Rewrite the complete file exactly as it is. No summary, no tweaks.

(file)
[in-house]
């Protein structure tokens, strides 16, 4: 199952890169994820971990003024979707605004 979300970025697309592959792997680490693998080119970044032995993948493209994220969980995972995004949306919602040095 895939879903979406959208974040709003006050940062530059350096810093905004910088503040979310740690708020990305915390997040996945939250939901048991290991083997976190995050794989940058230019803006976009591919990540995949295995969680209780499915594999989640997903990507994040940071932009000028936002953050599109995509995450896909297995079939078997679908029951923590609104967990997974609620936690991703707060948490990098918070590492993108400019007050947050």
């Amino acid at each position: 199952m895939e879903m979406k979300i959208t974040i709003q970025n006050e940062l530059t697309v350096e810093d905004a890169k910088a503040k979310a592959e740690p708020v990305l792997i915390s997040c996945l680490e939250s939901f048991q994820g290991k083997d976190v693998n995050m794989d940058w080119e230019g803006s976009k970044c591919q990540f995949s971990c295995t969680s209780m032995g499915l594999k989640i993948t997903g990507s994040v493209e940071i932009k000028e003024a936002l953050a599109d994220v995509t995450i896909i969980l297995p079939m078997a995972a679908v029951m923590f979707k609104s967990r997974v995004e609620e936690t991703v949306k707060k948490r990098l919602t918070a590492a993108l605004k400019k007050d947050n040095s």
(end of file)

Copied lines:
[in-house]
């Protein structure tokens, strides 16, 4: 199952890169994820971990003024979707605004 979300970025697309592959792997680490693998080119970044032995993948493209994220969980995972995004949306919602040095 895939879903979406959208974040709003006050940062530059350096810093905004910088503040979310740690708020990305915390997040996945939250939901048991290991083997976190995050794989940058230019803006976009591919990540995949295995969680209780499915594999989640997903990507994040940071932009000028936002953050599109995509995450896909297995079939078997679908029951923590609104967990997974609620936690991703707060948490990098918070590492993108400019007050947050």
């Amino acid at each position: 199952m895939e879903m979406k979300i959208t974040i709003q970025n006050e940062l530059t697309v350096e810093d905004a890169k910088a503040k979310a592959e740690p708020v990305l792997i915390s997040c996945l680490e939250s939901f048991q994820g290991k083997d976190v693998n995050m794989d940058w080119e230019g803006s976009k970044c591919q990540f995949s971990c295995t969680s209780m032995g499915l594999k989640i993948t997903g990507s994040v493209e940071i932009k000028e003024a936002l953050a599109d994220v995509t995450i896909i969980l297995p079939m078997a995972a679908v029951m923590f979707k609104s967990r997974v995004e609620e936690t991703v949306k707060k948490r990098l919602t918070a590492a993108l605004k400019k007050d947050n040095s």